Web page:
Humor is a gift from God. Who does not enjoy laughing? It is no coincidence then, that many of the saints attracted people to God with their good humor. Father Miguel Pro had such a gift, but he lived at a time in Mexico, where being a priest was no laughing matter. It could result in a death sentence, which it did for Father Pro.
He was born in Guadalupe, Mexico on January 12, 1891. In February of 1927, anti-Catholic Mexican President General Plutarco Elias Calles ordered every priest, wherever they were, to report immediately to Mexico City. Most went into hiding, making them criminals at risk for arrest and even death. Pro went into hiding, but an informant eventually caught up with him. He was executed by firing squad on November 23, 1927 and beatified by Pope John Paull II on September 25, 1988. His canonization still awaits approval of a final miracle attributed to his intercession.
Book on Pro’s Life
Father Miguel Pro: A Modern Mexican Martyr, a book originally published in 1969, has been republished this year by Ignatius Press, keeping Pro’s memory very much alive. The author, Brother Gerald Muller, C.S.C., detailed how Pro became a member of the Society of Jesus, overcoming physical and educational struggles. The book shares testimonies from family, friends, and seminarians, as to the thoughtfulness, hard work and gifted humor that attracted so many to Pro.
Pro was both mischievousness and deeply spiritual from an early age. He worked for the family business for a time but felt called to the priesthood. He began his studies in Mexico until 1914 when an anti-Catholicism government put harsh restrictions on Catholic worship.
Pro attended seminary in Spain in 1915 and was ordained in Belgium in 1925. Although the political situation in Mexico had deteriorated and churches were closed, Pro was granted permission to return to Mexico undercover. He celebrated Mass and administered the sacraments under the watchfulness of the police, becoming a master of disguises.
During the sixteen months of his ministry in Mexico City, Pro had to avoid arrest when he ministered to Catholics who gathered in private homes for Mass and the sacraments.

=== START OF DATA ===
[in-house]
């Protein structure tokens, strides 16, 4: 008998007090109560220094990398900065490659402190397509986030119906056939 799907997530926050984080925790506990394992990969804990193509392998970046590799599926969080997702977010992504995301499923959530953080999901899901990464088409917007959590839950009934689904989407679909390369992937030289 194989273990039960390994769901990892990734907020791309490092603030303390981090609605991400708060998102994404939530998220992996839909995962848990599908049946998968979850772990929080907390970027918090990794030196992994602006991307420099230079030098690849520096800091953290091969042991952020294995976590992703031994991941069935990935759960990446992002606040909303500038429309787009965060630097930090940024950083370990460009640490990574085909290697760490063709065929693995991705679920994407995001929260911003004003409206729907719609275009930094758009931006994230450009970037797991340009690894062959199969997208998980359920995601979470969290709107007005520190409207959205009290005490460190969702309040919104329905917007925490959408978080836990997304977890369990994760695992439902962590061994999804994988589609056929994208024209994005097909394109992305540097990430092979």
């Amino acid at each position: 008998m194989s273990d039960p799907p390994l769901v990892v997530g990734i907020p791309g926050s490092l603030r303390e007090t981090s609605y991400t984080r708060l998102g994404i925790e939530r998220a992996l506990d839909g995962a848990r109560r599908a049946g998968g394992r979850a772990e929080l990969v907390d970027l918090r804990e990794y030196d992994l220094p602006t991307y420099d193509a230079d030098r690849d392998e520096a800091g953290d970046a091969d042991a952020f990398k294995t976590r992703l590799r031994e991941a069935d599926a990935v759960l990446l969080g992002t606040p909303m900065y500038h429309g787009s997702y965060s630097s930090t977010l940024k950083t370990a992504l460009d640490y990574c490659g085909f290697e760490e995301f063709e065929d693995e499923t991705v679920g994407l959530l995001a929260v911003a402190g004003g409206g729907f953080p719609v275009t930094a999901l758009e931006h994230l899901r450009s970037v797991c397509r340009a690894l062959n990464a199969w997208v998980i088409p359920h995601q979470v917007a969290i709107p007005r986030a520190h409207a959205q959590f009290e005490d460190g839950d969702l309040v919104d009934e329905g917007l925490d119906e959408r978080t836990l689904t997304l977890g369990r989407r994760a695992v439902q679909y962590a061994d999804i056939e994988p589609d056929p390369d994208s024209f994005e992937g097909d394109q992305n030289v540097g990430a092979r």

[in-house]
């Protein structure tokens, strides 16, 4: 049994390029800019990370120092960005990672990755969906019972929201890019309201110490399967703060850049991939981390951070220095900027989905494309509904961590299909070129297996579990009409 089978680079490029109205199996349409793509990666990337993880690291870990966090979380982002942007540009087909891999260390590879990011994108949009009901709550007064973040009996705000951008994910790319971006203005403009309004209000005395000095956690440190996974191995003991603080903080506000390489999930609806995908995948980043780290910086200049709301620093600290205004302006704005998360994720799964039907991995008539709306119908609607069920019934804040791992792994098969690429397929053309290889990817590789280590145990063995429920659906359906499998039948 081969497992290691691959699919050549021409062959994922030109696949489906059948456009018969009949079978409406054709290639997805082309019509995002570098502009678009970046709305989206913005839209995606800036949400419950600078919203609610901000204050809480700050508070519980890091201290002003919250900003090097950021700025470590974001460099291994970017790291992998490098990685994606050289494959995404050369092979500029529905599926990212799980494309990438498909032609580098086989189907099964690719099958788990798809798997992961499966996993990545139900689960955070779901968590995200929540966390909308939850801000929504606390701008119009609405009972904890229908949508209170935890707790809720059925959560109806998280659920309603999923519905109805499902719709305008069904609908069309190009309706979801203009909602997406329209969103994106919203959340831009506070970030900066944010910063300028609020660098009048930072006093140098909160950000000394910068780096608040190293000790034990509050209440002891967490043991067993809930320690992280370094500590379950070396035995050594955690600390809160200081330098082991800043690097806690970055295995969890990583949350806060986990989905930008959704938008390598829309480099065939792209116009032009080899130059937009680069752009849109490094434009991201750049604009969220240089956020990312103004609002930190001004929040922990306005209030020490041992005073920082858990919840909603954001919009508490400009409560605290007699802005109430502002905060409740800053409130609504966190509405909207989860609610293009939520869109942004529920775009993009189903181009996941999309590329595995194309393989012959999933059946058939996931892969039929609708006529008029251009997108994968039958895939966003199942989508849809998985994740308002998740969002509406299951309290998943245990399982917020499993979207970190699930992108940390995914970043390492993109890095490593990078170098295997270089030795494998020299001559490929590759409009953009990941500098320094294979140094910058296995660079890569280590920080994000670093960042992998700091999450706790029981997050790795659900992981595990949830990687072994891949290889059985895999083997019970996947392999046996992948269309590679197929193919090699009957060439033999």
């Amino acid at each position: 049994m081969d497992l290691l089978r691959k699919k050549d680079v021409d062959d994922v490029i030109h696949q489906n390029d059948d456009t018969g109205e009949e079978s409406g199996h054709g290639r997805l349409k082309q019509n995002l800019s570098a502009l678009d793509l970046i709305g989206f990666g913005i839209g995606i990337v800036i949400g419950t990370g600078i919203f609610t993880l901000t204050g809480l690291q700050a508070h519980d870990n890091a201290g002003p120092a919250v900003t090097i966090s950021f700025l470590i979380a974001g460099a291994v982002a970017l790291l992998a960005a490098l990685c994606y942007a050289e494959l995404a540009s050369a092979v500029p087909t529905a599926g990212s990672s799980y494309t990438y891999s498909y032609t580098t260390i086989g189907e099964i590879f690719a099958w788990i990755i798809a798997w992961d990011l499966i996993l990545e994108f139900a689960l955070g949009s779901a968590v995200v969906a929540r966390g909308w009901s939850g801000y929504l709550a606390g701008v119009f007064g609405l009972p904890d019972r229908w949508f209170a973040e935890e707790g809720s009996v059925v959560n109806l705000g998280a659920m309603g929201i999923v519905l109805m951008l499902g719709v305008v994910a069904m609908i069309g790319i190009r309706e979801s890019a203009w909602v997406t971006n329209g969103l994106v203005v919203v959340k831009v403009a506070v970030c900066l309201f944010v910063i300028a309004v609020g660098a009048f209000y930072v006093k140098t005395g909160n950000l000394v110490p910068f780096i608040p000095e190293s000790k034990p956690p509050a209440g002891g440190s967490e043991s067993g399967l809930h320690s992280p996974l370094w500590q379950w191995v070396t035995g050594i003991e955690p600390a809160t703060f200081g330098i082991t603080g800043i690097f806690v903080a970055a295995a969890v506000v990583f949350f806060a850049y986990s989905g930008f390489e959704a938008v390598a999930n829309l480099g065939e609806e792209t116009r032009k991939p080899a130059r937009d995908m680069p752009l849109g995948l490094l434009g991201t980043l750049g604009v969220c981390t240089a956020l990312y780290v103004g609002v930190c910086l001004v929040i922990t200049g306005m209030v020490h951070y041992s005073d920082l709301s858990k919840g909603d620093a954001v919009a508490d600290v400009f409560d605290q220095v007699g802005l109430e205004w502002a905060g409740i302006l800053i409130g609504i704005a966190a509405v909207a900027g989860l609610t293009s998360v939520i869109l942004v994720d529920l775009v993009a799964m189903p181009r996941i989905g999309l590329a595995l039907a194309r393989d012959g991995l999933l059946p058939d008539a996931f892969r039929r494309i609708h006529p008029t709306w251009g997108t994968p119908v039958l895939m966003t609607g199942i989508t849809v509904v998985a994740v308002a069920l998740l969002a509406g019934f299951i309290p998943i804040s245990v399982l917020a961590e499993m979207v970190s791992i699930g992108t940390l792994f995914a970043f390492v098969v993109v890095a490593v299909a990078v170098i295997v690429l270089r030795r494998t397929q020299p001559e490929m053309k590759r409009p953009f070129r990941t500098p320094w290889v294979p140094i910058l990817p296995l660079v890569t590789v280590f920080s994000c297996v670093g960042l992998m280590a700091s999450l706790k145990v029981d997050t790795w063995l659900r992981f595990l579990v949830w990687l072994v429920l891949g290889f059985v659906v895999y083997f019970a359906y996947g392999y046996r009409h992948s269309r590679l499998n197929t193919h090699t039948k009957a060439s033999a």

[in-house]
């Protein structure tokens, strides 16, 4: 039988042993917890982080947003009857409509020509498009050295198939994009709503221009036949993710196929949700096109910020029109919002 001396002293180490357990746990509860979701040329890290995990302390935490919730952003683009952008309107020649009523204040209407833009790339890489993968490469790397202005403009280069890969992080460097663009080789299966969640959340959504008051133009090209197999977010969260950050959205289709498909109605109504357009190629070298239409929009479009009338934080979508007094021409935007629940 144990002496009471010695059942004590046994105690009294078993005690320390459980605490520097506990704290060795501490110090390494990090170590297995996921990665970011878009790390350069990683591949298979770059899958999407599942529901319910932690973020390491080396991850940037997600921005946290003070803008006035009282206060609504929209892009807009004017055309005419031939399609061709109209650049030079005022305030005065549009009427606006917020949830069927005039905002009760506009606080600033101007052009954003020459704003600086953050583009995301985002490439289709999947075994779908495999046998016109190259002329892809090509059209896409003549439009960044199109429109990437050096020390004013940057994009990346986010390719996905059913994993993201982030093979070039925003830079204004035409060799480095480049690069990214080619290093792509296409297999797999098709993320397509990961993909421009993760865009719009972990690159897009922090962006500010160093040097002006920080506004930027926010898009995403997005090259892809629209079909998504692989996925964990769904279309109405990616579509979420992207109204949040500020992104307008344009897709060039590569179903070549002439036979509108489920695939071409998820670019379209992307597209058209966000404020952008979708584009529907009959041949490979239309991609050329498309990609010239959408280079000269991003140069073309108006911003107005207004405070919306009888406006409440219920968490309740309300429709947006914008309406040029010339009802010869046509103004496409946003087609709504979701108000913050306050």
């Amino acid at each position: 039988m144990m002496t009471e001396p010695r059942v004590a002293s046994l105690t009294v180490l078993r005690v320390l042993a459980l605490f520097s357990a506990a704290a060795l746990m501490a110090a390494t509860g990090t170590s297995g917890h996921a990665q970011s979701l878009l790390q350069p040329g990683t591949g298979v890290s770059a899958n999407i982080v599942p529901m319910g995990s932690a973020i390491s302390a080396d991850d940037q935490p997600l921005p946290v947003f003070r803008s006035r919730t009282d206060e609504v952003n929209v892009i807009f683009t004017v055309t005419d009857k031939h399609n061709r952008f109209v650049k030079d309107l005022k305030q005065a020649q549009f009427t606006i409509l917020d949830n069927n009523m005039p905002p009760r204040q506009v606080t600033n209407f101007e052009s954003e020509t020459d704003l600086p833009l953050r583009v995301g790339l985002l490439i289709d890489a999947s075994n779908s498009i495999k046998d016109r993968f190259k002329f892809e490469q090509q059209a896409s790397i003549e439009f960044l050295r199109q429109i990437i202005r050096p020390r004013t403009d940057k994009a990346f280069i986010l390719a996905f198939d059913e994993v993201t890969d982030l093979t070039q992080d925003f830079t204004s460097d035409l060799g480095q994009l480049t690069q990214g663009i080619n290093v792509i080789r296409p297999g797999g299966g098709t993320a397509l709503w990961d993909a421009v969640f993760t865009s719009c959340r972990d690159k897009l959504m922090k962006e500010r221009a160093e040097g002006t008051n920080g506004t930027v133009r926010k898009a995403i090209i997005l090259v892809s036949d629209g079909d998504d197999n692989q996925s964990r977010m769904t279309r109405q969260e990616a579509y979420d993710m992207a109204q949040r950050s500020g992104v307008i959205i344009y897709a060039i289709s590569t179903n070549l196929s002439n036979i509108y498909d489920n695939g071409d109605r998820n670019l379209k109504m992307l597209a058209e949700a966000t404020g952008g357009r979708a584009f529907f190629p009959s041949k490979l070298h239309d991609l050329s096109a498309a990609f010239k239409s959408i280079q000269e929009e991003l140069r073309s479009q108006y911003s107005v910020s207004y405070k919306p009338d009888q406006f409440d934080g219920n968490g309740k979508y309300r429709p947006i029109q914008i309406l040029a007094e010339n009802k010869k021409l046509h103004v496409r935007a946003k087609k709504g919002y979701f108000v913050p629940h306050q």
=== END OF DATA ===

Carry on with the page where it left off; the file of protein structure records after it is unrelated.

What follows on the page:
Muller explained that Father Pro once remarked to a friend: “I look so much like a student that no one can possibly guess my real profession.” He said that Father Pro was fearless and had actually prayed to be put into jail and to suffer martyrdom because he knew it would be a gift, although he still did his best to escape capture.
“On December 4, 1926, his desire to suffer for Christ was partially granted,” Muller wrote. “Members of the National League for the Defense of Religious Liberty released hundreds of white paper balloons that soared five hundred feet into the air. When they exploded, they released a flurry of religious pamphlets.”
Father Pro was arrested in connection to this but was let go due to a lack of evidence. Police suspected him of being a priest, but he bluffed his way out. An officer baited him, saying there would be Mass in the prison that night and accused him of being a priest. Pro laughed it off, saying: “There is just about as much chance of my saying Mass tomorrow as there is of our sleeping on a mattress tonight!”
After Father Pro’s narrow escape, superiors ordered him to stay in hiding at which point, he wrote of understanding “why the jaguar hurls itself against the railing of its cage … preferring death to captivity.”
When Father Pro was allowed to return to his active life, the police kept a close watch. At one home where he was with to administer the Eucharist, the group was warned a few minutes ahead of time by a servant girl. Everyone dispersed, and Father Pro hid the Eucharist over his heart. “There is public veneration going on here,” the police said.
“Come along now, you are mocking me?” Pro replied.
They insisted there was.
“No, but it wouldn’t be a bad idea.”
“We have seen a priest enter this house.”
“Humbug! I’ll bet you there is no priest here.”
“We have orders to search the house. Follow us!”
Father Pro assured them that if they found public worship going on, they should inform him so that he might participate in it. After they searched the home, Father Pro bade them farewell, saying he had to meet up with his girlfriend.
Rather than show fear, it was Father Pro who often approached officers with questions or asking for a match for a cigarette. Once, he entered a house where officers stood guard so no priest could enter. He pulled out a notebook and wrote down the house address and in the dim light of dawn flipped the lapel of his coat, indicating there was a police badge in there. The two officers gave him a salute and opened the door for him. Father Pro entered the home filled with fearful people. He assured them they were safe and said Mass inside while officers stood guard outside. When Pro left out the same door he came in, lighting a cigarette, the men saluted one another.
Soon thereafter, the police finally caught up with Pro and arrested him. Without a trial, he was quickly sentenced to death. His last request was a moment to pray which he was granted. Then, with a crucifix in one hand and a rosary on the other, Pro spread out his arms as Christ did on the cross.
Although not mentioned in Muller’s book, it has been reported that Father Pro forgave his enemies and shouted, “Viva Cristo Rey!” — Long live Christ the King! — just before five bullets entered his chest, and a final one to his head. Despite government hostility, the love and courage of Pro inspired at least 10,000 people to line the streets crying “Viva Cristo Rey!”
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Copyright 2018 Patti Maguire Armstrong